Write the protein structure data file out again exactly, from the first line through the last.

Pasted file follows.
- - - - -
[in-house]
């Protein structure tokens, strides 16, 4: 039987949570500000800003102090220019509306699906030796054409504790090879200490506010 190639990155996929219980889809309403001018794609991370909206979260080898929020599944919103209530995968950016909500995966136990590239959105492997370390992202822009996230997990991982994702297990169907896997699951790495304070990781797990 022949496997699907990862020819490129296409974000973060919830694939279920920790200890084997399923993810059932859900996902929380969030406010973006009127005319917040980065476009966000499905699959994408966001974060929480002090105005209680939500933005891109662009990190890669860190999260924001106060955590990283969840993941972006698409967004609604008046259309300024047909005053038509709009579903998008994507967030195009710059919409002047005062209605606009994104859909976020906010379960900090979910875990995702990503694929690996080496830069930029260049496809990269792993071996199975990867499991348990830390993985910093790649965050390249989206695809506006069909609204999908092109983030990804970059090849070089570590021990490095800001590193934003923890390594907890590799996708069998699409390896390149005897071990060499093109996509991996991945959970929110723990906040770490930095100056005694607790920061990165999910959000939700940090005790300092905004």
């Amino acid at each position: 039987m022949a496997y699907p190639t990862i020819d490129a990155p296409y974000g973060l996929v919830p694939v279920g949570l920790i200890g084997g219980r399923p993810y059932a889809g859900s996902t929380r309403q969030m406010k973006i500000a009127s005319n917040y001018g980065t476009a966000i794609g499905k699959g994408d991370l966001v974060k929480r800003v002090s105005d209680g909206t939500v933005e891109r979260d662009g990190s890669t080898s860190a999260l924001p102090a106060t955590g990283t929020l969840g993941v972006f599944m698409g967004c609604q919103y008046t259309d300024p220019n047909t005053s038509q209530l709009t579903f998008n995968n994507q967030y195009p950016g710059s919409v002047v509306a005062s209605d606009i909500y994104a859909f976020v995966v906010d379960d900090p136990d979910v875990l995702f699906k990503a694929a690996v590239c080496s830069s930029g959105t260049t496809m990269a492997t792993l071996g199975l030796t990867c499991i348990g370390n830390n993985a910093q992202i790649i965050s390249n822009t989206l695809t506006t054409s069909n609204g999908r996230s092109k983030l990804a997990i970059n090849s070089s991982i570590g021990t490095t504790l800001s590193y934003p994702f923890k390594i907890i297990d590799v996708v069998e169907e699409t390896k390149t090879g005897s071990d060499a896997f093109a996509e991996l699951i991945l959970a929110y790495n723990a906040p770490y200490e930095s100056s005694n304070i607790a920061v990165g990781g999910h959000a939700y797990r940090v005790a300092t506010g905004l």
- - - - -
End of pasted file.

[in-house]
């Protein structure tokens, strides 16, 4: 039987949570500000800003102090220019509306699906030796054409504790090879200490506010 190639990155996929219980889809309403001018794609991370909206979260080898929020599944919103209530995968950016909500995966136990590239959105492997370390992202822009996230997990991982994702297990169907896997699951790495304070990781797990 022949496997699907990862020819490129296409974000973060919830694939279920920790200890084997399923993810059932859900996902929380969030406010973006009127005319917040980065476009966000499905699959994408966001974060929480002090105005209680939500933005891109662009990190890669860190999260924001106060955590990283969840993941972006698409967004609604008046259309300024047909005053038509709009579903998008994507967030195009710059919409002047005062209605606009994104859909976020906010379960900090979910875990995702990503694929690996080496830069930029260049496809990269792993071996199975990867499991348990830390993985910093790649965050390249989206695809506006069909609204999908092109983030990804970059090849070089570590021990490095800001590193934003923890390594907890590799996708069998699409390896390149005897071990060499093109996509991996991945959970929110723990906040770490930095100056005694607790920061990165999910959000939700940090005790300092905004």
């Amino acid at each position: 039987m022949a496997y699907p190639t990862i020819d490129a990155p296409y974000g973060l996929v919830p694939v279920g949570l920790i200890g084997g219980r399923p993810y059932a889809g859900s996902t929380r309403q969030m406010k973006i500000a009127s005319n917040y001018g980065t476009a966000i794609g499905k699959g994408d991370l966001v974060k929480r800003v002090s105005d209680g909206t939500v933005e891109r979260d662009g990190s890669t080898s860190a999260l924001p102090a106060t955590g990283t929020l969840g993941v972006f599944m698409g967004c609604q919103y008046t259309d300024p220019n047909t005053s038509q209530l709009t579903f998008n995968n994507q967030y195009p950016g710059s919409v002047v509306a005062s209605d606009i909500y994104a859909f976020v995966v906010d379960d900090p136990d979910v875990l995702f699906k990503a694929a690996v590239c080496s830069s930029g959105t260049t496809m990269a492997t792993l071996g199975l030796t990867c499991i348990g370390n830390n993985a910093q992202i790649i965050s390249n822009t989206l695809t506006t054409s069909n609204g999908r996230s092109k983030l990804a997990i970059n090849s070089s991982i570590g021990t490095t504790l800001s590193y934003p994702f923890k390594i907890i297990d590799v996708v069998e169907e699409t390896k390149t090879g005897s071990d060499a896997f093109a996509e991996l699951i991945l959970a929110y790495n723990a906040p770490y200490e930095s100056s005694n304070i607790a920061v990165g990781g999910h959000a939700y797990r940090v005790a300092t506010g905004l």